I will bless you
  And make your name great;
  And you shall be a blessing.
   I will bless those who bless you,
 And I will curse him who curses you;
 And in you all the families of the earth shall be blessed.”   (Genesis 12:1-3)

No country benefits from anti-Semitism.

The attack on a synagogue last week was the work of one man, an ignorant, hate-filled individual who likely spent too much time looking at websites that blame Jews for everything.   (The internet is also a modern contributor to anti-Semitism.)

Let’s hope and pray it remains an isolated incident in American history.

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US MID-TERMS

The Wall St Journal on Wednesday highlighted the growing divergence amongst American voters on just about every issue.   The divide, the paper showed, is largely between “white women with college degrees and white men without.”   They “are on rapidly diverging tracks.”

In a report on BBC World News America, polls showed the divide was between “big cities and suburbs” and those living in rural areas, which includes small-town America.

Reports on the election are usually quite superficial.   Not realized is that the white blue-collar workers are the primary producers of the nation’s wealth; the people with college degrees are in non-productive jobs.

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CESAR CHAVEZ REMEMBERED

Left-wing protestors across the country are chanting “Yes, we can” in opposition to the president’s stance on illegal immigration.

But few, if any, remember who first used this expression.

Tucker Carlson showed a few days ago that it was Cesar Chavez, the (Hispanic) United Farm Workers Union president who was very left-wing and, yes, against illegal immigration.

“Yes, we can SEAL THE BORDERS,” was the original chant.

Mr. Chavez, concerned for the members of his union, realized that illegals would only force down wages, making things harder for those at the lower end of the income spectrum.  The last thing he wanted was more Mexicans in the country.

It’s ironic that the Democrats have ended up supporting illegals.   It was not always thus.   When the boat people started arriving from Vietnam 40 years ago, California’s Democratic Governor Jerry Brown did not want them in his state, which was already finding it difficult to cope with poverty and unemployment.   Today, Jerry Brown encourages more immigration.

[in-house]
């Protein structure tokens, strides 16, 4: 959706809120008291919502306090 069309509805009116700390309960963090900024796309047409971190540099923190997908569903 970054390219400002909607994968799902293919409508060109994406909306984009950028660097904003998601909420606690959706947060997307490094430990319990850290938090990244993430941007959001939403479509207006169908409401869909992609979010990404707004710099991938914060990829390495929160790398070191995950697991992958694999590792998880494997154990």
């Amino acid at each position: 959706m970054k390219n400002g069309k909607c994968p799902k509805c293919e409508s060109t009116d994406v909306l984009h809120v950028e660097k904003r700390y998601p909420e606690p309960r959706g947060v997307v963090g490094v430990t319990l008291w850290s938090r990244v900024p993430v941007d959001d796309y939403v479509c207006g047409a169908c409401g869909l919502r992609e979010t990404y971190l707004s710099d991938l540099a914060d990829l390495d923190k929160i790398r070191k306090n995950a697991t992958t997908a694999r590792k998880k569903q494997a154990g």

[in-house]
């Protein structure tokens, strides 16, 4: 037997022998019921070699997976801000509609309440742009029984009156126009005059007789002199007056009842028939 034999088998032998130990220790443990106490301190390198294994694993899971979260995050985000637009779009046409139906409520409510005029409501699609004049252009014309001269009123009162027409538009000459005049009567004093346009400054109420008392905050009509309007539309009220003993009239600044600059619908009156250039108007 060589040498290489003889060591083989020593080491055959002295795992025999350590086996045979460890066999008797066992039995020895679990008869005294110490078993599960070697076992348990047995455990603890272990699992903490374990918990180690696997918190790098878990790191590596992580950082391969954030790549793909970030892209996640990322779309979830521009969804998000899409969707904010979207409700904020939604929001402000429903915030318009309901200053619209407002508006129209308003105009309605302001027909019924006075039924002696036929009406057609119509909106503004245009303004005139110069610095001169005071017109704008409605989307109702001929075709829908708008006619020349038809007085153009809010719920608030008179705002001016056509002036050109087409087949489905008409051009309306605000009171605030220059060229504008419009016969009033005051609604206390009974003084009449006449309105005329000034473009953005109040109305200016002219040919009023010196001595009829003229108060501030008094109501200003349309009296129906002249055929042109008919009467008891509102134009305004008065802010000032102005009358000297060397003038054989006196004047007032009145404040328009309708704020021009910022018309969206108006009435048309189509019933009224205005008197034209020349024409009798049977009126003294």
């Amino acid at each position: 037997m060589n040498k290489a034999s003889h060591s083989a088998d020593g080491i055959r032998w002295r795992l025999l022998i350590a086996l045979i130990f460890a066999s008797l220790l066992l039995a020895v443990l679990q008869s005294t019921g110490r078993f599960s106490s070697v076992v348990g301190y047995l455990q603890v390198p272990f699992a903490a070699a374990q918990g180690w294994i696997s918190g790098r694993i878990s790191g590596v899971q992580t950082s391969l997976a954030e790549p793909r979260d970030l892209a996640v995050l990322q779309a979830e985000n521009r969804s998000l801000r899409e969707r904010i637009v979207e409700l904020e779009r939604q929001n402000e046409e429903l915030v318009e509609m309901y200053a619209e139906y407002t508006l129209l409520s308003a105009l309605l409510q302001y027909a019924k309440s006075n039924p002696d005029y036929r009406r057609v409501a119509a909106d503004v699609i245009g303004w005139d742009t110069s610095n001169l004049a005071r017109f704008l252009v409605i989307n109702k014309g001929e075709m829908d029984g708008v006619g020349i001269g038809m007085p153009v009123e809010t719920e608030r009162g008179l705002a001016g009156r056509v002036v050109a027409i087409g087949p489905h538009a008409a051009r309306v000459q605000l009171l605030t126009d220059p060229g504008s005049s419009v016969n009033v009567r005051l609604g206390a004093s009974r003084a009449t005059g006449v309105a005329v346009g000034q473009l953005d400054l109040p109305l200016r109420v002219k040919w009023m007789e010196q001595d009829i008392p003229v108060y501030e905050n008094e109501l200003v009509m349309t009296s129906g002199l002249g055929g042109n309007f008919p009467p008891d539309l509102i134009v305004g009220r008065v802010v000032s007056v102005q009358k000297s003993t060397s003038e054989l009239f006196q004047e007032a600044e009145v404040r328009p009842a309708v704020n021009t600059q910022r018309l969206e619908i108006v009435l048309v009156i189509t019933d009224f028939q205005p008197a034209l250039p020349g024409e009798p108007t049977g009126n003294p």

Why the change?

Because it’s now known that 90% of illegals vote for the Democrats once they become registered voters.

It’s all about power!

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The Caravan to Nowhere – The march from Honduras echoes the 1980 Mariel boatlift, by The Editorial Board, The Wall Street Journal, Oct. 22, 2018, 7:27 p.m. ET

These columns favor generous immigration and asylum for refugees. But when migration becomes a political weapon to foment border chaos, leaders have no choice other than to step in and protect national security.   Exhibit A are the 4,000 or so Central Americans moving on foot through Mexico to the U.S.

Waves of humanity marching in lock step don’t materialize spontaneously and neither has this “caravan.”   This march is organized and not necessarily for the benefit of the migrants.   Mr. Trump has good reason to turn it back.

(https://www.wsj.com/articles/the-caravan-to-nowhere-1540250858?mod=searchresults&page=1&pos=8)

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BOOK QUOTE

One of the best books I’ve read recently was “Sword and Scimitar” by Raymond Ibrahim.   It’s a new book that looks at the history of the 1,400-year-old struggle between Islam and the West, which continues to this day.

(Suggestion:   do what I did.   I requested the local library buy a copy.   That way, dozens of people may wake up to what is happening!)

Love and Justice, Sin and Hell  (Extracted from: Sword and Scimitar by Raymond Ibrahim, Page 130-131)

Having discussed the doctrine of jihad and its motivations at some length (see Introduction) here it is necessary to compare and contrast the motivations behind the crusades.   Shocking as it may seem, love – not of the modern, sentimental variety, but a medieval, muscular one, characterized by Christian altruism, agape – was the primary driving force behind the crusade.   As foremost crusade historian Jonathan Riley-Smith puts it, the crusaders, moved by love of God and their neighbor, renouncing wives, children, and earthly possessions, and adopting temporary poverty and chastity, were described as going into a voluntary exile.